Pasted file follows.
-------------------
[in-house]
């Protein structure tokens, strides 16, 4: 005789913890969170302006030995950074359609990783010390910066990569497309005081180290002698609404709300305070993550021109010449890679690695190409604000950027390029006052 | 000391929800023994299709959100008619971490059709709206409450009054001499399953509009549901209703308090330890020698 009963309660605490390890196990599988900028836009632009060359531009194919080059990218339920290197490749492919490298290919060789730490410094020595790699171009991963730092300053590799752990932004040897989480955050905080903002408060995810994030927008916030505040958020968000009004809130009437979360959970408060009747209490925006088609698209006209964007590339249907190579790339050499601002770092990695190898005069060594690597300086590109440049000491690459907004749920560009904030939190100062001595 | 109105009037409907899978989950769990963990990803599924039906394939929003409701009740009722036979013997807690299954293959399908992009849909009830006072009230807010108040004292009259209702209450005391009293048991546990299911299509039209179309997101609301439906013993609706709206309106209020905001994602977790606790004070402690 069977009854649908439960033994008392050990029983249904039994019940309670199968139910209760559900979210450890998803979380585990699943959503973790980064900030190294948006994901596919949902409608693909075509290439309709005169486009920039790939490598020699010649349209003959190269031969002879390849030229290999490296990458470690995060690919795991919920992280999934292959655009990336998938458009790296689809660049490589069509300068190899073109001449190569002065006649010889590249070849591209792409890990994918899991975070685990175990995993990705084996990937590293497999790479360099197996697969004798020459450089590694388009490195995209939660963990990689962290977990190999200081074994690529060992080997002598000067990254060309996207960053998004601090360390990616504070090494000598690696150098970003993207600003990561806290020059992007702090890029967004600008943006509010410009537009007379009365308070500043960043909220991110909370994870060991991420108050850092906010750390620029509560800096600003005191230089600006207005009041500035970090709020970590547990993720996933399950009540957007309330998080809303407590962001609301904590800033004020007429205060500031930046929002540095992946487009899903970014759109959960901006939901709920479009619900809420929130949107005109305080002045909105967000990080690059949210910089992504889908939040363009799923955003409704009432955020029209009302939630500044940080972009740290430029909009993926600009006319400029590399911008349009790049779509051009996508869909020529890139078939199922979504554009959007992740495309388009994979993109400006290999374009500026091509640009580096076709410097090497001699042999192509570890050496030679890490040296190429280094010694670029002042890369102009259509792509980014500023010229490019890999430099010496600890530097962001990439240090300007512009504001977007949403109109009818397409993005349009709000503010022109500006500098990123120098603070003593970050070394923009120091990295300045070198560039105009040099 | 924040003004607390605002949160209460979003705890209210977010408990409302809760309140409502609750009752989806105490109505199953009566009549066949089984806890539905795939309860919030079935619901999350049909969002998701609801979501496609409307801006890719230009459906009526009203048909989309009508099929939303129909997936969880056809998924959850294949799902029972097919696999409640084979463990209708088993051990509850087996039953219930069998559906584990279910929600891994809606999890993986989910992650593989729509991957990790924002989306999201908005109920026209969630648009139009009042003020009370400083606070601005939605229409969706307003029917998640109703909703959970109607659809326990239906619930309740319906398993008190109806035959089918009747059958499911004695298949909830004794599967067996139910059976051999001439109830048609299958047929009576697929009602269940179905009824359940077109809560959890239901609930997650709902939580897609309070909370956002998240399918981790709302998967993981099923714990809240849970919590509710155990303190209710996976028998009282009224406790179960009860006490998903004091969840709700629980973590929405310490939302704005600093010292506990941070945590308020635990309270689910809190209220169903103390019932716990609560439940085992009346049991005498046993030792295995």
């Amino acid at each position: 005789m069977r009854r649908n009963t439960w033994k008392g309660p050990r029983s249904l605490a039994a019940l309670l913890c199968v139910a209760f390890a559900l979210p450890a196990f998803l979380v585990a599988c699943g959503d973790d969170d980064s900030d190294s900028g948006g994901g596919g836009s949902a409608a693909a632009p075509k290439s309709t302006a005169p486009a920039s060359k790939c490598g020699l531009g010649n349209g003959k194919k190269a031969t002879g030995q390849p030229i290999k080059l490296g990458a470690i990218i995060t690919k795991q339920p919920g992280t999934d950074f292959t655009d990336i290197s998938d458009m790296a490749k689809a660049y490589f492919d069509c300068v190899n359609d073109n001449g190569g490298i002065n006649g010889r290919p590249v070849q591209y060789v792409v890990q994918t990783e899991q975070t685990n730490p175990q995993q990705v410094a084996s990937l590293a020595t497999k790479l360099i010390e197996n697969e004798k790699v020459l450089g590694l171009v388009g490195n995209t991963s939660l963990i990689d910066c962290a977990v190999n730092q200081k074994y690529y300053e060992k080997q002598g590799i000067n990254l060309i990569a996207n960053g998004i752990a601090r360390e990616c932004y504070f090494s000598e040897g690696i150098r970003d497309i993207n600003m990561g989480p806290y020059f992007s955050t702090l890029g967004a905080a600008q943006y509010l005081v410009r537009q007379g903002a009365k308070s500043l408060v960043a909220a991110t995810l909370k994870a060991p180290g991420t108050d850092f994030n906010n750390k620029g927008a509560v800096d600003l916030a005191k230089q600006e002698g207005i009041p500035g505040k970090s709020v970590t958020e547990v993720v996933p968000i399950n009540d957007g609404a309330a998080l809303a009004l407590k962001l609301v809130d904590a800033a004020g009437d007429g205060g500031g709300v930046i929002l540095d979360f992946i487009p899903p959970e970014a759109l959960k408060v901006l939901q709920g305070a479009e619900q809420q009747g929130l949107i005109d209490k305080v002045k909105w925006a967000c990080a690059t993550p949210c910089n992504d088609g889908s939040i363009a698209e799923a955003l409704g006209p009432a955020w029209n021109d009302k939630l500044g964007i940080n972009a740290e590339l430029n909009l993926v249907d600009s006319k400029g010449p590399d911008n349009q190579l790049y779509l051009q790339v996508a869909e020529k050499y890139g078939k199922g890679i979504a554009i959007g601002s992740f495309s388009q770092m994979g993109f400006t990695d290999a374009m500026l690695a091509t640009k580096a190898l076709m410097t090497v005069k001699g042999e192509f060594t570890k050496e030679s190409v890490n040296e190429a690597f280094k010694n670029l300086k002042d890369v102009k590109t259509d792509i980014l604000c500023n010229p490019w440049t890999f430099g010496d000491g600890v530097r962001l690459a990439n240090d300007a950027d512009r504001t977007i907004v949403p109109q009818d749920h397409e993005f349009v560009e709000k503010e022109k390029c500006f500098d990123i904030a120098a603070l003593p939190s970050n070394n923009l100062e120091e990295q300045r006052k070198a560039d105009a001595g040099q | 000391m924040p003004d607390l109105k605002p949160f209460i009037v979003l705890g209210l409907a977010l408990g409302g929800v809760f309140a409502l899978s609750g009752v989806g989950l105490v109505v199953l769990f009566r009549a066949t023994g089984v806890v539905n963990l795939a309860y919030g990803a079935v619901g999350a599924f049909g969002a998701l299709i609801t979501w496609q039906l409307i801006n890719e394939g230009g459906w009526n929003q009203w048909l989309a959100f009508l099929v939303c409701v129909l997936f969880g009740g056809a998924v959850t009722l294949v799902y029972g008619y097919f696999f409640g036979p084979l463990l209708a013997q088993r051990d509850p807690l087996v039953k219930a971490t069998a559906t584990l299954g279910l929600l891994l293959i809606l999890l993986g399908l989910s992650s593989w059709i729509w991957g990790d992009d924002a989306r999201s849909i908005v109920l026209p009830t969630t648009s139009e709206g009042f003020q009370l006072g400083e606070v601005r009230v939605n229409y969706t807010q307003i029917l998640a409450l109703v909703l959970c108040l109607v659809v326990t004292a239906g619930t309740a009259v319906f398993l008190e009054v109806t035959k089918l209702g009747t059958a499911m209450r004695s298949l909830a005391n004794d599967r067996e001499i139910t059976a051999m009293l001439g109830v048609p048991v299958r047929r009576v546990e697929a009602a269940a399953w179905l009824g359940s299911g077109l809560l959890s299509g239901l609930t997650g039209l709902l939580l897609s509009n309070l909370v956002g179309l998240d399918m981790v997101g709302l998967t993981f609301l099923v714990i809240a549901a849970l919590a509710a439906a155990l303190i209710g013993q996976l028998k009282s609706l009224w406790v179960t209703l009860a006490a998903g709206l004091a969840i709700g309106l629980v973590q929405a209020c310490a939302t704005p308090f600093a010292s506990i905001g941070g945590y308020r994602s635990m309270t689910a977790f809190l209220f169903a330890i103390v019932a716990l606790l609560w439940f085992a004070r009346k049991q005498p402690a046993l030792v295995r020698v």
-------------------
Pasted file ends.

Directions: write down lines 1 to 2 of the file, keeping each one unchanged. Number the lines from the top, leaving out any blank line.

[in-house]
């Protein structure tokens, strides 16, 4: 005789913890969170302006030995950074359609990783010390910066990569497309005081180290002698609404709300305070993550021109010449890679690695190409604000950027390029006052 | 000391929800023994299709959100008619971490059709709206409450009054001499399953509009549901209703308090330890020698 009963309660605490390890196990599988900028836009632009060359531009194919080059990218339920290197490749492919490298290919060789730490410094020595790699171009991963730092300053590799752990932004040897989480955050905080903002408060995810994030927008916030505040958020968000009004809130009437979360959970408060009747209490925006088609698209006209964007590339249907190579790339050499601002770092990695190898005069060594690597300086590109440049000491690459907004749920560009904030939190100062001595 | 109105009037409907899978989950769990963990990803599924039906394939929003409701009740009722036979013997807690299954293959399908992009849909009830006072009230807010108040004292009259209702209450005391009293048991546990299911299509039209179309997101609301439906013993609706709206309106209020905001994602977790606790004070402690 069977009854649908439960033994008392050990029983249904039994019940309670199968139910209760559900979210450890998803979380585990699943959503973790980064900030190294948006994901596919949902409608693909075509290439309709005169486009920039790939490598020699010649349209003959190269031969002879390849030229290999490296990458470690995060690919795991919920992280999934292959655009990336998938458009790296689809660049490589069509300068190899073109001449190569002065006649010889590249070849591209792409890990994918899991975070685990175990995993990705084996990937590293497999790479360099197996697969004798020459450089590694388009490195995209939660963990990689962290977990190999200081074994690529060992080997002598000067990254060309996207960053998004601090360390990616504070090494000598690696150098970003993207600003990561806290020059992007702090890029967004600008943006509010410009537009007379009365308070500043960043909220991110909370994870060991991420108050850092906010750390620029509560800096600003005191230089600006207005009041500035970090709020970590547990993720996933399950009540957007309330998080809303407590962001609301904590800033004020007429205060500031930046929002540095992946487009899903970014759109959960901006939901709920479009619900809420929130949107005109305080002045909105967000990080690059949210910089992504889908939040363009799923955003409704009432955020029209009302939630500044940080972009740290430029909009993926600009006319400029590399911008349009790049779509051009996508869909020529890139078939199922979504554009959007992740495309388009994979993109400006290999374009500026091509640009580096076709410097090497001699042999192509570890050496030679890490040296190429280094010694670029002042890369102009259509792509980014500023010229490019890999430099010496600890530097962001990439240090300007512009504001977007949403109109009818397409993005349009709000503010022109500006500098990123120098603070003593970050070394923009120091990295300045070198560039105009040099 | 924040003004607390605002949160209460979003705890209210977010408990409302809760309140409502609750009752989806105490109505199953009566009549066949089984806890539905795939309860919030079935619901999350049909969002998701609801979501496609409307801006890719230009459906009526009203048909989309009508099929939303129909997936969880056809998924959850294949799902029972097919696999409640084979463990209708088993051990509850087996039953219930069998559906584990279910929600891994809606999890993986989910992650593989729509991957990790924002989306999201908005109920026209969630648009139009009042003020009370400083606070601005939605229409969706307003029917998640109703909703959970109607659809326990239906619930309740319906398993008190109806035959089918009747059958499911004695298949909830004794599967067996139910059976051999001439109830048609299958047929009576697929009602269940179905009824359940077109809560959890239901609930997650709902939580897609309070909370956002998240399918981790709302998967993981099923714990809240849970919590509710155990303190209710996976028998009282009224406790179960009860006490998903004091969840709700629980973590929405310490939302704005600093010292506990941070945590308020635990309270689910809190209220169903103390019932716990609560439940085992009346049991005498046993030792295995």